It is, sadly, not an unfamiliar tale. Thousands of holidaymakers have either been stranded abroad or had their holiday dreams dashed by the collapse of a travel company.
And again, travellers are left wondering if anything could have been done to help them earlier. For apparently there were rumours for some time that the company, Goldtrail, was in some difficulties.
According to the travel regulators, there was a delicate balance to be struck. They allowed Goldtrail to continue trading in the hope that business would pick up and that it could ride out its financial problems. That was a laudable approach - how often do companies complain that they are foreclosed too early? - but there was always a danger that in the end it would be the customers who would pay.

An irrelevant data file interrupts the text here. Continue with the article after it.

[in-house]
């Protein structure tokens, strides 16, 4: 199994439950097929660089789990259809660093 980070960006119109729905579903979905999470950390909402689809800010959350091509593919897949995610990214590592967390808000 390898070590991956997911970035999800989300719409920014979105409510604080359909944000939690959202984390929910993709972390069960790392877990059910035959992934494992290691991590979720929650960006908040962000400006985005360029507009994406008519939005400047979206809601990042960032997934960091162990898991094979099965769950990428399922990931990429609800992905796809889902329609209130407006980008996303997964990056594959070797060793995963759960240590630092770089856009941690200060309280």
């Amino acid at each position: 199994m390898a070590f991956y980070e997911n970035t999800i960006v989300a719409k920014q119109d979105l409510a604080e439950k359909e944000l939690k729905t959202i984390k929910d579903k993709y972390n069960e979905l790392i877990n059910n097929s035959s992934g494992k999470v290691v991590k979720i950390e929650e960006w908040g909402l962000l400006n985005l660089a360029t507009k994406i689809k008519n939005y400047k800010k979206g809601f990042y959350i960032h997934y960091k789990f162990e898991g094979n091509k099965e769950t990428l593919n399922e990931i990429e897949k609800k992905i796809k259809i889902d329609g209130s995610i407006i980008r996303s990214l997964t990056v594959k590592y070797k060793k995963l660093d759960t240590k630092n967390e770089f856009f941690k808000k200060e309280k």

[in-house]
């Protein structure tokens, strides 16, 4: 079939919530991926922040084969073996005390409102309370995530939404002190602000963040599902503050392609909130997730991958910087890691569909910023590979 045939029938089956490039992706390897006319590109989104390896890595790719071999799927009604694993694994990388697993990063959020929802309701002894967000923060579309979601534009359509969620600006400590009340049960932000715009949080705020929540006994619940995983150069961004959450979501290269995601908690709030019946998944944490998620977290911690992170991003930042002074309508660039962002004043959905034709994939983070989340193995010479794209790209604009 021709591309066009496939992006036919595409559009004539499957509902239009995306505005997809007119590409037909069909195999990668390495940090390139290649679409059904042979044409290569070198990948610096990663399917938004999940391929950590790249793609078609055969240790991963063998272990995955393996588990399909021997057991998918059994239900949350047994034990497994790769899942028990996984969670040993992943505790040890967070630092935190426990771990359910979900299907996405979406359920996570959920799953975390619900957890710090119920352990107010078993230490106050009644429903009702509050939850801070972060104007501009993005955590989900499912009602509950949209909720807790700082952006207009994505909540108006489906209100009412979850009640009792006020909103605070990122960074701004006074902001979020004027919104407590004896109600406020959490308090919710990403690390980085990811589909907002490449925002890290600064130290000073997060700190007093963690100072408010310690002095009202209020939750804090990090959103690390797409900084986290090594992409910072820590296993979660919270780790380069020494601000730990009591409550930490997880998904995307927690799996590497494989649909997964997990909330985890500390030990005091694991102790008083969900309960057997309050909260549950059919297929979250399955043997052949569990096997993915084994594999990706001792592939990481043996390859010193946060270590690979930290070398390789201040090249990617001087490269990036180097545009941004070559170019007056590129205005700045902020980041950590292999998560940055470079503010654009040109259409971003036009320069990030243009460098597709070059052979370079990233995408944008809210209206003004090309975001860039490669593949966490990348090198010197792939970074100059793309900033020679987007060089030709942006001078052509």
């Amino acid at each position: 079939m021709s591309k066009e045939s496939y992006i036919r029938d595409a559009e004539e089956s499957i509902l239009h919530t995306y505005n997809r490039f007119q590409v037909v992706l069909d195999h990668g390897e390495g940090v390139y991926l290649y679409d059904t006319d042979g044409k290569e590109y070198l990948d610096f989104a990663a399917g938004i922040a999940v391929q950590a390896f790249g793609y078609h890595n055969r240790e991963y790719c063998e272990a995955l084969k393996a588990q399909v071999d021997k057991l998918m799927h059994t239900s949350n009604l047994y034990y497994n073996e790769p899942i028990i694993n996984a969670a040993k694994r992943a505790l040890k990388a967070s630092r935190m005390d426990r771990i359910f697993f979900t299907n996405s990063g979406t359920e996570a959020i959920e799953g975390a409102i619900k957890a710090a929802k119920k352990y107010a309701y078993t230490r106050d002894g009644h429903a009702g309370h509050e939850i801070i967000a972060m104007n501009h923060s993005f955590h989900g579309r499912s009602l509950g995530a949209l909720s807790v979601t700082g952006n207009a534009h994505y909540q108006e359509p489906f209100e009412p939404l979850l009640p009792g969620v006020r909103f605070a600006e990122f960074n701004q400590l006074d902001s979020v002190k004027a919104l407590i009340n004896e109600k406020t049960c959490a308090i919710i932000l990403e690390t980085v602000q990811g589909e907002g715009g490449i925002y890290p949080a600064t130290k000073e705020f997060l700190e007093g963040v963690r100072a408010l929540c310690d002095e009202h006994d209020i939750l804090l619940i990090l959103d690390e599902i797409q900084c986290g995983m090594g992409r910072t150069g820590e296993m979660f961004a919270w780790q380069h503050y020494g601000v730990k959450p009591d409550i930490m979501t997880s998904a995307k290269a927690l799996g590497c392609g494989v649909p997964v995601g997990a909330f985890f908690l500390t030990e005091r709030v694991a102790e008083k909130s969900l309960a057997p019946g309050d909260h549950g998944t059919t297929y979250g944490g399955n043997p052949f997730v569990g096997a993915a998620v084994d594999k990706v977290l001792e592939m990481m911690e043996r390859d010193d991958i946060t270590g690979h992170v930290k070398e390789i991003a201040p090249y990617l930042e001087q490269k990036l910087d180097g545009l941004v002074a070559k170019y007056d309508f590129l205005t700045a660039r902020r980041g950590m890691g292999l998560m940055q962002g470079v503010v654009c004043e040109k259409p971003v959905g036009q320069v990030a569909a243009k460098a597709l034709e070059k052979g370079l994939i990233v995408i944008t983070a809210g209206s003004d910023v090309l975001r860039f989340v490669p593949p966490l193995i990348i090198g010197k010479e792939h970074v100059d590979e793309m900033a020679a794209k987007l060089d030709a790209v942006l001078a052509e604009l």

They will not lose out financially as Goldtrail was protected under the ATOL scheme - a warning that it is essential; pick a bonded company when handing over hard-earned cash for holidays - but it could take months, even up to two years, to get full refunds. In the meantime, the customers are out of pocket and, in many cases, unable to afford another holiday this year.
And those stranded abroad also faced demands from some hoteliers for extra payment, or else face eviction. To them the protection offered by ATOL seems little consolation, although they have been advised not to give in to such demands. That is easier said than done if travelling with a young family and facing the loss of accommodation.
While the travel industry is a volatile one, surely the protection of the travelling public should be the paramount concern of statutory authorities.
If companies are allowed to take bookings right up to the moment that they collapse, then it would seem fair that customers be refunded quickly if their holiday plans turn sour. Having to wait months, never mind years, to get their money back seems grossly unfair to totally innocent parties.